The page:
At a level you can do ancient history, which is literally just history of greece and rome. It's not quite the same has history - there's more looking at literature, sources, archaeology, architecture, and stuff , but it's essentially history style.

    Ppl do class civ/anc hist if :
    a) they're classics keenos
    b) they want to study the ancient world but can't stomach latin
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    (Original post by mjf)
    What exam board did you do?
    AQA. OCR for GCSE
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    (Original post by hypnos)
    Ppl do class civ/anc hist if :
    a) they're classics keenos
    b) they want to study the ancient world but can't stomach latin
    and c) if they don't have the chance to do Latin or Greek at school.

    I've just started a Classics degree having done Class Civ A Level, but no language (reason (c)) and am learning Greek from scratch (will do the same with Latin in my 3rd year). We've covered an amazing amount in only 8 weeks; it's hard going, but entirely possible to pick up quickly if you have an ineterst in the subject and a flair for languages
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    I am doing both Latin and Greek to A2 so I may be able to help. I would suggest that the high numbers of people getting top grades in the subject is because only the most academic schools tend to offer the subjects, and of them only people who are good at them tend to take them (unlike other subjects where people think they can stumble through). They're certainly not easy!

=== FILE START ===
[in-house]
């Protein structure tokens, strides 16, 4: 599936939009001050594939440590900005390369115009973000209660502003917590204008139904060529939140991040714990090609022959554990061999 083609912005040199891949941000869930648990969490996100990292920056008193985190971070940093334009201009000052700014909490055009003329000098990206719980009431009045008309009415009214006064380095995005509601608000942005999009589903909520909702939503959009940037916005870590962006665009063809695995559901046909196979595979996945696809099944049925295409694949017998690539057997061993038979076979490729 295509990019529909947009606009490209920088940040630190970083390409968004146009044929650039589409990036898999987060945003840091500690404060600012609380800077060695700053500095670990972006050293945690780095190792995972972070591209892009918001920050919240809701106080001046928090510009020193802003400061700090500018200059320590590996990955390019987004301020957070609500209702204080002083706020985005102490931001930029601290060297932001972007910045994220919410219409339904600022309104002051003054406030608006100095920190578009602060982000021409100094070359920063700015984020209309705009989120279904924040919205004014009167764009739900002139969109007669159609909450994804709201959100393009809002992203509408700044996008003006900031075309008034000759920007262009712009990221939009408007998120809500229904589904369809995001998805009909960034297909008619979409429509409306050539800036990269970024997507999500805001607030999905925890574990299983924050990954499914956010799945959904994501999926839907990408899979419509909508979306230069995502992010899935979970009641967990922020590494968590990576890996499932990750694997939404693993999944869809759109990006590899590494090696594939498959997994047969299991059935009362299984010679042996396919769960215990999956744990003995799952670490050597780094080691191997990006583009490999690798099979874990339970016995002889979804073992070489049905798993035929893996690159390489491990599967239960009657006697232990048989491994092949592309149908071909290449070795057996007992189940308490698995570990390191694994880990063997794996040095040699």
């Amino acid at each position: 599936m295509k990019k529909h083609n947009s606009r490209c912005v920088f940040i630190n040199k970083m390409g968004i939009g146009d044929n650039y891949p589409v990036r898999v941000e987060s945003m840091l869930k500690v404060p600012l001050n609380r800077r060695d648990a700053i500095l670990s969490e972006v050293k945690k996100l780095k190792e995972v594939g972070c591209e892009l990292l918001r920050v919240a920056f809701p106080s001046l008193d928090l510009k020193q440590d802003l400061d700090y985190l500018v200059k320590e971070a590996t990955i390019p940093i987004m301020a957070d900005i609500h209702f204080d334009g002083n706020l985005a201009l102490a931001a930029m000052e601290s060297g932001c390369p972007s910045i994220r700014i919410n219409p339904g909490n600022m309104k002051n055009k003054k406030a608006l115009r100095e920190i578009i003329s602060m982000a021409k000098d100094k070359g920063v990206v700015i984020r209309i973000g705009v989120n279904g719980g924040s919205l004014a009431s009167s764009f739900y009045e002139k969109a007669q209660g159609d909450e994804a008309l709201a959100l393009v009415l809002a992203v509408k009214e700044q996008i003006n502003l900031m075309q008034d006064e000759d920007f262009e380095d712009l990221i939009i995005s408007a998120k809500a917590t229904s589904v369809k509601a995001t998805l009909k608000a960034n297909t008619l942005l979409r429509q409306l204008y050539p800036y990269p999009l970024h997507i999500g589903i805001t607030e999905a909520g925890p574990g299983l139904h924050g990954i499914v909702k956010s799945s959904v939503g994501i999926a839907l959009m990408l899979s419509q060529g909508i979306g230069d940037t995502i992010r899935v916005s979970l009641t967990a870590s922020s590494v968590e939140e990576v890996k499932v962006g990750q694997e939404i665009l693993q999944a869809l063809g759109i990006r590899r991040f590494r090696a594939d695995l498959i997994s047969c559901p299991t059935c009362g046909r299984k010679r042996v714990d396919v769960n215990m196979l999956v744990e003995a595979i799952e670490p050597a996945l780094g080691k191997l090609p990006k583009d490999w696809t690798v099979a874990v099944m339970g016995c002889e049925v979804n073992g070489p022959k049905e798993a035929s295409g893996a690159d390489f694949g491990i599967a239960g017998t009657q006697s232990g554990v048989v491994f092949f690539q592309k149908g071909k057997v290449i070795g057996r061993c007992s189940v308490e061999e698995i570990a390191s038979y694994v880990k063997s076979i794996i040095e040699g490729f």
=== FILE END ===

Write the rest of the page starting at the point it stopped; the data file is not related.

Latin and Greek have basic similarities in structure (mainly that they are both inflected, i.e. the endings of words change), although they are completely different languages of course. And Greek uses a different alphabet, but it's not difficult to pick up.

    Starting Latin and Greek from scratch for A-level would be very hard work if you want to have success though.

    Through doing Latin and Greek to A-level people tend to pick up quite a lot of class civ and ancient history, but it would not be as thorough as doing those two subjects separately.

    Maybe you could get one of Peter Jones's very lively self-teaching books and work through it to see if you like the languages?
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    <QUOTE>and c) if they don't have the chance to do Latin or Greek at school.</QUOTE>

    Sorry, didn't mean to sound rude
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    I studied Latin right through from Year 8 to Year 13, so took it from scratch right up to A2 Level. Now I'm studying Classics at Exeter College, Oxford.